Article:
The relief army is made up of the world's increasingly angry smokers. There are about 2 billion of them (although not all of them are foot-soldiers in the army yet). They're angry because their smoky culture is being destroyed, and because they're being demonised, fired from their jobs, and refused medical treatment. And they're becoming blazingly angry. I should know. I'm one of them.

It's always seemed to me to have been a catastrophic mistake by Tobacco Control to have not just demonised Big Tobacco, but to have now demonised tobacco smokers too. While they were just demonising tobacco companies, their enemies were relatively few in number. They were tobacco company executives and employees, tobacco growers, tobacco distributors and so on. Certainly that's a large and powerful enemy. But the numbers of all these people around the world is probably a few hundred thousand. Maybe a million. It must be that order of magnitude.

But when they started demonising the world's smokers too - all 2 billion of them - they created for themselves an ubiquitous new enemy that was a thousand times more numerous than their old enemy.

I've said it before, but I'll say it again. If I was a tobacco company executive, I'd be going round seeing my fellow executives and telling them, 'We've won!' and breaking out the champagne and the biggest Havana cigars.

It's much like when, in the wake of Pearl Harbor, and already at war with Britain and Russia and a few other countries, Nazi Germany declared war on America as well, just for the hell of it, and because they could, and because they thought they were invincible.

By declaring war on smokers, Tobacco Control have kicked over a wasp's nest. And the angry wasps are coming out. I've said this before too. And their numbers are growing and growing. I've begun to lose count of the number of blogs that have sprung up being written by angry smokers. There are more and more of them.

Of course, they're not very organised. But is a swarm of wasps ever organised? Is there a king wasp who leads from the front, shouting 'This way, lads!' No. Seems there isn't. The intelligence of the swarm is a collective intelligence. It's made up of all those tiny wasps brains getting wired up together to create a very big brain. Just like a lots of dumb transistors are wired up together to create a supercomputer. The intelligence of the whole is greater than the intelligence of the individual parts. The swarm is self-organising.

Same with the growing swarm of angry smokers. They're self-organising too. There's no leader. There's no headquarters. There's no general staff poring over maps of battlefields. There are just angry individuals here and there who occasionally have a bright idea. For a poster. For a video. For something. And these ideas and suggestions get passed around, and accepted or rejected. And there are more and more ideas getting passed around, faster and faster. And there are more and more new wasps joining the swarm, as more and more smokers start saying, 'You know what? I'm angry too!' And there are one hell of a lot of angry smokers out there who haven't yet realised that they're angry. But they will.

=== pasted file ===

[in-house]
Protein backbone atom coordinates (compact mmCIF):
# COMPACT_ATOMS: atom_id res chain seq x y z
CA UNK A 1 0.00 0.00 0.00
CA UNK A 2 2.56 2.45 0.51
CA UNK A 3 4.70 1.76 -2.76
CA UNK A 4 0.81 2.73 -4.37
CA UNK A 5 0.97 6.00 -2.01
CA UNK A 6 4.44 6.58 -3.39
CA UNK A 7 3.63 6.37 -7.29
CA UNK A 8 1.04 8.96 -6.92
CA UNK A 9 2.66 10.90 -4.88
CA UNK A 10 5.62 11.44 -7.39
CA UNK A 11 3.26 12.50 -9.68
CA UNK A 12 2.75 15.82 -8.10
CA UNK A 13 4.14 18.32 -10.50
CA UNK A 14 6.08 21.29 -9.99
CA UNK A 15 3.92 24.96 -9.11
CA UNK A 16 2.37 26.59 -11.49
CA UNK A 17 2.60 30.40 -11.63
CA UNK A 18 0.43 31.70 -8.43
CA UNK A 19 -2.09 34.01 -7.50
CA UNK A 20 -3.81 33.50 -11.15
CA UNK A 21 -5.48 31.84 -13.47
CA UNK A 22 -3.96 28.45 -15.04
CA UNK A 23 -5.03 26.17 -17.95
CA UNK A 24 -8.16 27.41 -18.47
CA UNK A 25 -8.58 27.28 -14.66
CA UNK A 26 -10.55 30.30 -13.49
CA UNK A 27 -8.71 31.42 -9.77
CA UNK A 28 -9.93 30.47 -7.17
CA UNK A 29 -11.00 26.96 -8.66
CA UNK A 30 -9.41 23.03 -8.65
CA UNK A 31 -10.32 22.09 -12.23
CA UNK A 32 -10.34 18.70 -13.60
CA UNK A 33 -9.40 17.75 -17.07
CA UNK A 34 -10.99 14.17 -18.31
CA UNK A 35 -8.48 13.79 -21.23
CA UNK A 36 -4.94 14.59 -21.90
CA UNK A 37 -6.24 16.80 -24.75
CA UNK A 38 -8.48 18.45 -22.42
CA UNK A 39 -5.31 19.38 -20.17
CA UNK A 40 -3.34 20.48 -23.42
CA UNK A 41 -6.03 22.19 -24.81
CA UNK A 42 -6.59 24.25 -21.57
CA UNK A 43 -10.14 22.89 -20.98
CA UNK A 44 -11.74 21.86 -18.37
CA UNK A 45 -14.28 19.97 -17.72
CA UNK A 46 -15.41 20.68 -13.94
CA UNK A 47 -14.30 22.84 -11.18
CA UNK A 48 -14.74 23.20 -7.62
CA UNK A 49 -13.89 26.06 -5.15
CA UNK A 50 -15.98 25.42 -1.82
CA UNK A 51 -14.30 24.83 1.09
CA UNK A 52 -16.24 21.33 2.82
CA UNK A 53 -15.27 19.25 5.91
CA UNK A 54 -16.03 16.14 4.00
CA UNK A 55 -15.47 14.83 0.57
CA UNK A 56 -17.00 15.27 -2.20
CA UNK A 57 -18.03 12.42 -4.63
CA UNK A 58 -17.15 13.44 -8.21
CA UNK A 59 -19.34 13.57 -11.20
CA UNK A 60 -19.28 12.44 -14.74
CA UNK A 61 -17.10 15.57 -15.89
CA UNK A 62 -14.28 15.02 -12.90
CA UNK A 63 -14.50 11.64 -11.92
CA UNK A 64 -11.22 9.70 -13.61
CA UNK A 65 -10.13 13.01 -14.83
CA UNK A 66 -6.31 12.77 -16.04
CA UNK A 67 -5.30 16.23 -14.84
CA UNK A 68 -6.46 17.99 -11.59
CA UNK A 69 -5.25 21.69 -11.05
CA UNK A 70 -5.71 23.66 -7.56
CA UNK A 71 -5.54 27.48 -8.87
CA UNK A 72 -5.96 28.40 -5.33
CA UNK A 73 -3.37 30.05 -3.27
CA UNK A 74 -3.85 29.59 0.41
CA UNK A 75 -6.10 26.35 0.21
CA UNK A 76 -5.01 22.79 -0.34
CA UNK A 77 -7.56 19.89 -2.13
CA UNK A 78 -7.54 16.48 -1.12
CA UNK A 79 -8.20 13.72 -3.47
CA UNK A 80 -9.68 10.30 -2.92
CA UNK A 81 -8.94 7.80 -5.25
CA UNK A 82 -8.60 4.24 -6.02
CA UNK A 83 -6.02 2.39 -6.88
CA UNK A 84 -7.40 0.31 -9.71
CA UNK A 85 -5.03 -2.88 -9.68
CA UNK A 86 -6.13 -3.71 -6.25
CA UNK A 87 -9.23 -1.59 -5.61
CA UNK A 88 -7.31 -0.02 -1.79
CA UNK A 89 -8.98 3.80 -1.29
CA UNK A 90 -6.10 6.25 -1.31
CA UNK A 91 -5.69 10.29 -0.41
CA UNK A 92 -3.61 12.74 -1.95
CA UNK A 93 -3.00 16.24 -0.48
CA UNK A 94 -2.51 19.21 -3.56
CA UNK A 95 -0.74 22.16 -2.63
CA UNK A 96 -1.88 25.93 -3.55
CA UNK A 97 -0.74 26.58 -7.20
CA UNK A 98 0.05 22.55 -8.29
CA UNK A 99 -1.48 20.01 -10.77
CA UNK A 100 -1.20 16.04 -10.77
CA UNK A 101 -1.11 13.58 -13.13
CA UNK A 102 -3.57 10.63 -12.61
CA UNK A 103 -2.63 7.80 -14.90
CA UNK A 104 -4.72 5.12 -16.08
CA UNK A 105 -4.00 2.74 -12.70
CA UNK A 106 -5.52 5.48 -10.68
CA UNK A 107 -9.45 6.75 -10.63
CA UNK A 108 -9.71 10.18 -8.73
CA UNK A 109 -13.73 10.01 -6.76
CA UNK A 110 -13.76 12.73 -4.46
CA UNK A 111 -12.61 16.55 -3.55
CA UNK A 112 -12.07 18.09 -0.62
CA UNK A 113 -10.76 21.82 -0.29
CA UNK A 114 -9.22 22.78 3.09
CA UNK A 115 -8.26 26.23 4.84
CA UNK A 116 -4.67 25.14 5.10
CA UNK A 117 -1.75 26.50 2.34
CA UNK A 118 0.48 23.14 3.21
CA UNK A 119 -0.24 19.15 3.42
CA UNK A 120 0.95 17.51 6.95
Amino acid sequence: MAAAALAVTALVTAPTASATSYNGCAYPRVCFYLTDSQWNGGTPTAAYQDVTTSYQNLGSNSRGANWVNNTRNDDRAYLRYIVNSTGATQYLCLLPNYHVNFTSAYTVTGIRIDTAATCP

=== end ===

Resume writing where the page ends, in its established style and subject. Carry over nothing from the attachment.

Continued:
And someone like Sheila Duffy has no idea what's coming down the track. She's got her Nazi binoculars fixed on the city of Big Tobacco that she's besieging. Her guns are all pointing that way. She's not looking behind her. She probably hasn't even noticed that there are one or two wasps flying around. She hasn't noticed that she's under attack.

And what a brilliant attack it is! She put up her blog on 20 July. And she's switched off the comments. So what did some genius do? They just went and reproduced her blog elsewhere, this time with the comments on. The mirror blog was set up on 22 July. Just 2 days later.

I'd have never had the idea of doing that. But some wasp somewhere had that idea, and went and did it. It took another 2 days for the news to reach me. It took another 2 days for me to catch that buzz. But that's how it is in the swarm. It takes a while for the news to filter across it.

2 days. That's a pretty rapid response. It indicates that the swarm is getting stronger and smarter. Soon the responses will come in 2 hours. And then 2 minutes. And 2 seconds. And so on.

And people like Duffy will have no response to the gathering swarm. They're rigid thinkers with a fixed mindset. Their eyes are fixed upon Big Tobacco, which they blame for all the world's evils. And they're used to issuing press releases to the media. And nobody asking any questions. They're used to lobbying parliament. And nobody asking any questions there either. They're very good at not asking any questions over there.

What they're not very good at doing is arguing their case in public. They've never done that. If anything, they work by stopping argument, by stopping debate, by excluding and demonising people. That's why Duffy switched off her comments. She doesn't want to debate anything with anyone. She knows better than any of them. She's an authority. I bet she goes to those 2-day antismoking conferences, where all the delegates tell each other how awful smoking is for the nth time.

But she can't stop the debate. She can only stop it on her own blog. So the debate will happen instead on the mirror blog. And so the latter will be the one that everyone reads, because it's got comments under it.

ASH and its familiars operate by controlling opinion. They craft careful antismoking messages, and release them into the compliant mainstream media, who never fact-check any of them. And it works well in the authoritarian megaphone mainstream media. But it doesn't work on the internet. Or on blogs which are all about exchanging ideas. Sheila Duffy is probably deeply unfamiliar with the idea of people exchanging ideas, and chewing things over. Her world doesn't work like that.

And her world is dying. The swarm has already delivered a fatal blow to her. She's become a laughing stock. And she probably isn't aware that she's been stung. When she does cotton on, she'll blame it on the tobacco companies, of course. She'll say that the tobacco companies have been organising smokers to do things like reproduce her blog, and make her look stupid. She'll say that because that's the only sort of organisational control she understands. Top down control. Shaping opinion. Sending the right message. Blah blah.

Big mistake. It's going to be death by a thousand cuts for these people. Death by 2 billion stings. On its own, a single wasp sting is more or less harmless. But 2 billion of them means instant death

Elsewhere Leg-iron remarked today that:

Smoky-Drinky has spread further and faster than I'd imagined. The Telegraph even has a Pub Shed category in its gardening section.

Funny old world, isn't it, where things keep happening faster and faster?